Two Cheers for a Big U.S. Trade Deficit

News that the U.S. trade deficit narrowed this summer has brought the usual cheers from commentators. Meanwhile, opponents of pending free trade agreements with South Korea, Panama and Colombia claim that the trade deficit is still too large and the trade deals should be abandoned. But the truth is there's nothing to fear about trade imbalances: they only mean more investment in U.S. industries and businesses, say David Bier and Ivan Osorio of the Competitive Enterprise Institute.

Figures on the trade deficit do not account for many financial flows, specifically foreign direct investment in the United States.

  • It must be recognised that while Americans import more goods, products and services than they export, the country receives more investment from foreign lenders than any other nation in the world ($2.6 trillion in 2010 – 4.5 times greater than China).

  • This investment helps to fund research and development, new factories and more jobs.

    Opponents argue that the trade deficit represents a substantial problem that must be corrected immediately, and often advocate trade barriers and protectionism as the solution.

  • However, whether they are tariffs on foreign goods, import quotas or export surpluses, trade barriers hurt the American consumer and American companies.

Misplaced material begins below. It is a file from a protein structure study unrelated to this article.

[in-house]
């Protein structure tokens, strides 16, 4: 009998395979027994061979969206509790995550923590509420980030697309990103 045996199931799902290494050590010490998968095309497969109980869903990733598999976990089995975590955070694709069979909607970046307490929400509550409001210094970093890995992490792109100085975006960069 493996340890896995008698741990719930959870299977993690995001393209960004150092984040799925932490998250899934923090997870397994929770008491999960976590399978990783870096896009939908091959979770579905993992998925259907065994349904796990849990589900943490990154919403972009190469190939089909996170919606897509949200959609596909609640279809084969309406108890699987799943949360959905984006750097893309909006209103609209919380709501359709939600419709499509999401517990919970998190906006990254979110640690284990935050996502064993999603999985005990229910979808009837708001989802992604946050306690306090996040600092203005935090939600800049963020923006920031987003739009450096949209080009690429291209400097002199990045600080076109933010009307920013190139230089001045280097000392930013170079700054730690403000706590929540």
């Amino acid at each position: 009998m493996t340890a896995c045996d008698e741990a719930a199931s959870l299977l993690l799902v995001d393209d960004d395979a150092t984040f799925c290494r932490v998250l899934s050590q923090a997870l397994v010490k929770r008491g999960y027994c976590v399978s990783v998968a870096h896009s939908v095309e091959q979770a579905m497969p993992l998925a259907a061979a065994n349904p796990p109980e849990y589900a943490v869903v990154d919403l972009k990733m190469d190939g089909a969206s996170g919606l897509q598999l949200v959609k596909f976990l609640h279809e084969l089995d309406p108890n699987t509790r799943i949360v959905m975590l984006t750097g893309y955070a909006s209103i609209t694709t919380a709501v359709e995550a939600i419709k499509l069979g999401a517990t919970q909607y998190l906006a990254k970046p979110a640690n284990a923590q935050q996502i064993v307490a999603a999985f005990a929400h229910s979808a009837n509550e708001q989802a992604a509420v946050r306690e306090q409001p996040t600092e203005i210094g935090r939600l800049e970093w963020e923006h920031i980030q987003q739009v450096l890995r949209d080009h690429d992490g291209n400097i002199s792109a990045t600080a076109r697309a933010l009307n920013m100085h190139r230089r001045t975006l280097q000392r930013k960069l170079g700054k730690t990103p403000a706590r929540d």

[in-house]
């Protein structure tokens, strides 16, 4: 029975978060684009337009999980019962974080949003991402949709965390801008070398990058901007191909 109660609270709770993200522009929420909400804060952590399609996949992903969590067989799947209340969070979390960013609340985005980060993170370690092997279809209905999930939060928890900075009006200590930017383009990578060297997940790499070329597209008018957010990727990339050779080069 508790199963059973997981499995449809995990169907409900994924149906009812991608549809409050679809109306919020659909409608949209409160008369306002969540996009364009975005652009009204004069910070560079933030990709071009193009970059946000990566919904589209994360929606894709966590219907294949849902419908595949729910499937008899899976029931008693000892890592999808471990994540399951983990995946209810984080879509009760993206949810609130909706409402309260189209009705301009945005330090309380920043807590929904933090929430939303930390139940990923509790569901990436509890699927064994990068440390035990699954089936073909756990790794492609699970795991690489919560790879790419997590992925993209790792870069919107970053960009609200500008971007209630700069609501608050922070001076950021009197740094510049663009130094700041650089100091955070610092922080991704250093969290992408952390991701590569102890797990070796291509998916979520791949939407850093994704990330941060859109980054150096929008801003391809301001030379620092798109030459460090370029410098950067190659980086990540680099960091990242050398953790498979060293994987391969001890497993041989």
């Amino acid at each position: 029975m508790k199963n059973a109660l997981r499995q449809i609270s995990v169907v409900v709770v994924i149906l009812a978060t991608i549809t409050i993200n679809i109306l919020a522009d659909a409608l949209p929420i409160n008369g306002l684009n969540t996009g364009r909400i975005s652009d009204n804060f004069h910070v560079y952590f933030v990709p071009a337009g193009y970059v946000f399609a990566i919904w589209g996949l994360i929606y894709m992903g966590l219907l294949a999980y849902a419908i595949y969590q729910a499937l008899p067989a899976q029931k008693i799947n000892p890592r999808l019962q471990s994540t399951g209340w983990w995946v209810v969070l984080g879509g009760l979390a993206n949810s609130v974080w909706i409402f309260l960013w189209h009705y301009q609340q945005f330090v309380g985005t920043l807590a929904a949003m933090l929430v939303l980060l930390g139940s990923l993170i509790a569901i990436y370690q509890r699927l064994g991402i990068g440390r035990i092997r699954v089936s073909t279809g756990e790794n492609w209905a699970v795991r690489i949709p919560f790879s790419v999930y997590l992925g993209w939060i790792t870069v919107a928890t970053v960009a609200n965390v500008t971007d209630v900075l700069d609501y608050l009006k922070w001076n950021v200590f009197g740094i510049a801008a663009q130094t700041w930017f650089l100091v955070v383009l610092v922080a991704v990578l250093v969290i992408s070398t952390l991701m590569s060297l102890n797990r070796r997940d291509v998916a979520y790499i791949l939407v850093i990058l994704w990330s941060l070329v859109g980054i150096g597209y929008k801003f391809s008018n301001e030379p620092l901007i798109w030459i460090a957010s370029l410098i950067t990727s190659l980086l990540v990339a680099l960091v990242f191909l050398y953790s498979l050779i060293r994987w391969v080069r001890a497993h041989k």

• These policies manipulate the free market and distort prices, employing taxpayer money to boost individual companies with subsidies or using quotas to force consumers to purchase American goods that are more expensive or lower quality than their foreign rivals.

  • In the case of domestic companies, these higher input prices can force them to cut jobs or can drive them out of the sector altogether.

    Additionally, these trade barriers cause a second, indirect harm. They damage foreign producers, denying them access to large American markets and undercutting them domestically with artificially cheap, American products.

    For these reasons, addressing the trade deficit issue should certainly not be a priority of the federal government, nor should the deficit serve as a stumbling block in free trade negotiations, say Bier and Osorio.

    Source: David Bier and Ivan Osorio, Two Cheers for a Big U.S. Trade Deficit, Forbes, September 18, 2011.

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    First published by the National Center for Policy Analysis, United States

    FMF Policy Bulletin/ 04 October 2011
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